CMS: Initial penalties for hospital readmissions were set too low

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Hospitals posting high rates of Medicare patients readmitted for preventable conditions within 30 days of discharge will have to pay higher penalties than previously thought.

In a notice published last Friday, the Centers for Medicare & Medicaid Services said that it made an error when calculating the penalty rates. The penalties should be based on the readmission rates and reimbursements for patients who were discharged from July 2008 through June 2011. However, CMS inadvertently included Medicare claims before July 1, 2008, in its penalty evaluations.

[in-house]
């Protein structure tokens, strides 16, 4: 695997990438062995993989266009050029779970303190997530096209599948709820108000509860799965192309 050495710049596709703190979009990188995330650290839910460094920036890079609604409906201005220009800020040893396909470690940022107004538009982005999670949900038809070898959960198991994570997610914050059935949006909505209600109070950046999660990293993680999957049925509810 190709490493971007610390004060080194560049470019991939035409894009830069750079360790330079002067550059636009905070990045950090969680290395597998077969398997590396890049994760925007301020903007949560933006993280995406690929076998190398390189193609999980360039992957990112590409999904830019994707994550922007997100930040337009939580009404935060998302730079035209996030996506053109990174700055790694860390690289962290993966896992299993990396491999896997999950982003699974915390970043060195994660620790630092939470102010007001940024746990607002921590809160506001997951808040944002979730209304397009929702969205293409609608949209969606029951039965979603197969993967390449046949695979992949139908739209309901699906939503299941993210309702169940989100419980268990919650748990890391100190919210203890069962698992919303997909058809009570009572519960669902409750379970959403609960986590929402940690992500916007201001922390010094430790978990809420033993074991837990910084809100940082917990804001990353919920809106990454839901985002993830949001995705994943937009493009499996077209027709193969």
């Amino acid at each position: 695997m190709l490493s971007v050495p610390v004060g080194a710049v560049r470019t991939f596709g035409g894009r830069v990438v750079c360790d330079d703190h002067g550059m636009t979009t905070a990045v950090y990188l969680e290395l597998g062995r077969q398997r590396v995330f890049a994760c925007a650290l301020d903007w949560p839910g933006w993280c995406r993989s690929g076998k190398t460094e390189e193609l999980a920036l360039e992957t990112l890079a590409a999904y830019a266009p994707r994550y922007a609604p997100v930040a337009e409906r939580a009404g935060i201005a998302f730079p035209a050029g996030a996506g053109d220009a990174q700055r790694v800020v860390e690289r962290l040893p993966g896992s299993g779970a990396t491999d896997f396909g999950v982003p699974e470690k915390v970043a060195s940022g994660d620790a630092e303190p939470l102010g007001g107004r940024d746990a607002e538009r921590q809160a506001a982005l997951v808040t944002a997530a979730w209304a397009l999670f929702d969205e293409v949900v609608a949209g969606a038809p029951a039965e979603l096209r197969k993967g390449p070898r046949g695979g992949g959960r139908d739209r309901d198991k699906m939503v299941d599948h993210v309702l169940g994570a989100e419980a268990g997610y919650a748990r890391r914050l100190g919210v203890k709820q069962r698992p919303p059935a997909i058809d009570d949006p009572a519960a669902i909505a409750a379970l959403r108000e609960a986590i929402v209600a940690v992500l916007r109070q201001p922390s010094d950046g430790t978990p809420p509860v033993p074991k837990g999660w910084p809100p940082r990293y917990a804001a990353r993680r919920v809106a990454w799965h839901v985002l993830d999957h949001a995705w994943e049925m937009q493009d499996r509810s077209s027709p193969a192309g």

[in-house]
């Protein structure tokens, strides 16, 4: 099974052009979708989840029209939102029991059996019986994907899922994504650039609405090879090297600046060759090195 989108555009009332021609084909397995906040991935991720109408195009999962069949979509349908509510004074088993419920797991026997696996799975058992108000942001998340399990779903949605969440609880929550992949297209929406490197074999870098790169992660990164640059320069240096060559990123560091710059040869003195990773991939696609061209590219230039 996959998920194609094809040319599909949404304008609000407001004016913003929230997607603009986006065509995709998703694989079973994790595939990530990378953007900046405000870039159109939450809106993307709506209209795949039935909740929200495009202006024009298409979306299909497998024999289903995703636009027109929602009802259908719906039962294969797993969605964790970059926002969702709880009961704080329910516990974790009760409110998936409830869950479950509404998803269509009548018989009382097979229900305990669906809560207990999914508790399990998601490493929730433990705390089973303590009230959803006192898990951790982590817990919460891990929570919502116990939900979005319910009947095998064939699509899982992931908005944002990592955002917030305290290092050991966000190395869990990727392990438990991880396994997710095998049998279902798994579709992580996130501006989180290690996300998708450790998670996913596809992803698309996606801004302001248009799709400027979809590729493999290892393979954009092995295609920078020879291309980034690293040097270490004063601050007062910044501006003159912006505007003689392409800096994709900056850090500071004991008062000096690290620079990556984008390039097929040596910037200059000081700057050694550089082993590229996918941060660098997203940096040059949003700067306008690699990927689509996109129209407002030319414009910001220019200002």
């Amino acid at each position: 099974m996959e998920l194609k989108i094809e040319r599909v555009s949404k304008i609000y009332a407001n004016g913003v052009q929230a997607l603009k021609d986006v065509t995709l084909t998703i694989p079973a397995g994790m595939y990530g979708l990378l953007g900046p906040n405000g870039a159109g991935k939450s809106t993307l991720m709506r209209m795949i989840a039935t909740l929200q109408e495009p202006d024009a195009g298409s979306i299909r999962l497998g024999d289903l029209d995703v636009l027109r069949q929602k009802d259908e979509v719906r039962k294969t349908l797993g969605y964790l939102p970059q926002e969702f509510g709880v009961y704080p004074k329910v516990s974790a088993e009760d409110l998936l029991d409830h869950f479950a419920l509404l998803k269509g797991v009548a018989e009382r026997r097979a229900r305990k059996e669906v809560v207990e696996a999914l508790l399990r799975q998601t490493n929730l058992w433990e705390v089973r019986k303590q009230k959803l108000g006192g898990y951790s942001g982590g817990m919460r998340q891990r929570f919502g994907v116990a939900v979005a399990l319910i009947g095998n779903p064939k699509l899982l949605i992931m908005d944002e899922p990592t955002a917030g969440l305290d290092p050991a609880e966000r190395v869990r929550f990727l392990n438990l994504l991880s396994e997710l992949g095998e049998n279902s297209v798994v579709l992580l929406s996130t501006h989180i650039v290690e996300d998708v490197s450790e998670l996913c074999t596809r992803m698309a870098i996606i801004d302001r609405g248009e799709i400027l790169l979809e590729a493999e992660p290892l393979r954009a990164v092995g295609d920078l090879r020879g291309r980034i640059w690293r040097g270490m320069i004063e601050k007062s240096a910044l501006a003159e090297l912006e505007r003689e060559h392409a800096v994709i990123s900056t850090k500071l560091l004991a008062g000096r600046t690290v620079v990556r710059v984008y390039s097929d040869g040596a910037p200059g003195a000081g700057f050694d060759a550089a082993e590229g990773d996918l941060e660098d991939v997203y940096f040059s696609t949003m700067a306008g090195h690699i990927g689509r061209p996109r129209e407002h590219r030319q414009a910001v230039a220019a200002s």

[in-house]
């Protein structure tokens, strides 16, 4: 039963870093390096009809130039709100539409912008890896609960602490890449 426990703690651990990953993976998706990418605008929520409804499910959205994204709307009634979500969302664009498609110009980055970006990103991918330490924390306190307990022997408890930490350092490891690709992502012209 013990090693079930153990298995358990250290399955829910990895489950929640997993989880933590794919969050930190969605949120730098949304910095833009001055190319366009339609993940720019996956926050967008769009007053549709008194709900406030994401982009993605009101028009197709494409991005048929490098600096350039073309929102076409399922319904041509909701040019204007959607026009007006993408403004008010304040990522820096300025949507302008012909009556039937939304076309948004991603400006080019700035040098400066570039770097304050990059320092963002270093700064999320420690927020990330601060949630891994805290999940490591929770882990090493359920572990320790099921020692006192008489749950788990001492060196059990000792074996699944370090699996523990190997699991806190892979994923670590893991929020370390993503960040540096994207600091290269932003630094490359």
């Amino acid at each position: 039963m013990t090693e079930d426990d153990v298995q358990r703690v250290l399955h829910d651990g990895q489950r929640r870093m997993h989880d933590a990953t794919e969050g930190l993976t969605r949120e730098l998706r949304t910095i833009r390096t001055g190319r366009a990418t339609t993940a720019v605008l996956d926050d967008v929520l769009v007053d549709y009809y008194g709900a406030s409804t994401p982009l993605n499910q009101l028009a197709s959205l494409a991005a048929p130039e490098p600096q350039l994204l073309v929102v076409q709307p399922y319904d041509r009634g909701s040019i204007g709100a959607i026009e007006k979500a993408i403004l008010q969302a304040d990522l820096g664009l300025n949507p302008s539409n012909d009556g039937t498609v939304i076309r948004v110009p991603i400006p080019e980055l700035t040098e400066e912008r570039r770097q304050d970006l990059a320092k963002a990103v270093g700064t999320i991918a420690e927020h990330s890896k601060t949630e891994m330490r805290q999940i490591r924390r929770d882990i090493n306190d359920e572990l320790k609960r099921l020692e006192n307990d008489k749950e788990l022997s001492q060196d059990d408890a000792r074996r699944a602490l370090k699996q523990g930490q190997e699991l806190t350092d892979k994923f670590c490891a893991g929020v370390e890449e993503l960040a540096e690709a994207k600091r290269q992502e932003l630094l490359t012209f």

The recalculation is unlikely to have a meaningful impact. According to a Kaiser Health News analysis of the revised rates, the penalties for one Florida hospital will increase from 0.62% to 0.73% of its reimbursements. Another Pennsylvania hospital will see its penalty fall from 0.51% to 0.4%, Kaiser reported.

Penalties for readmissions tied to pneumonia, heart failure and heart attacks went into effect on Oct. 1. Nursing homes stand poised to benefit from the policy as it encourages hospitals to work closely with post-acute care providers to bring down readmission rates. Medicare expects the penalties to recoup $280 million from hospitals with high readmission rates.

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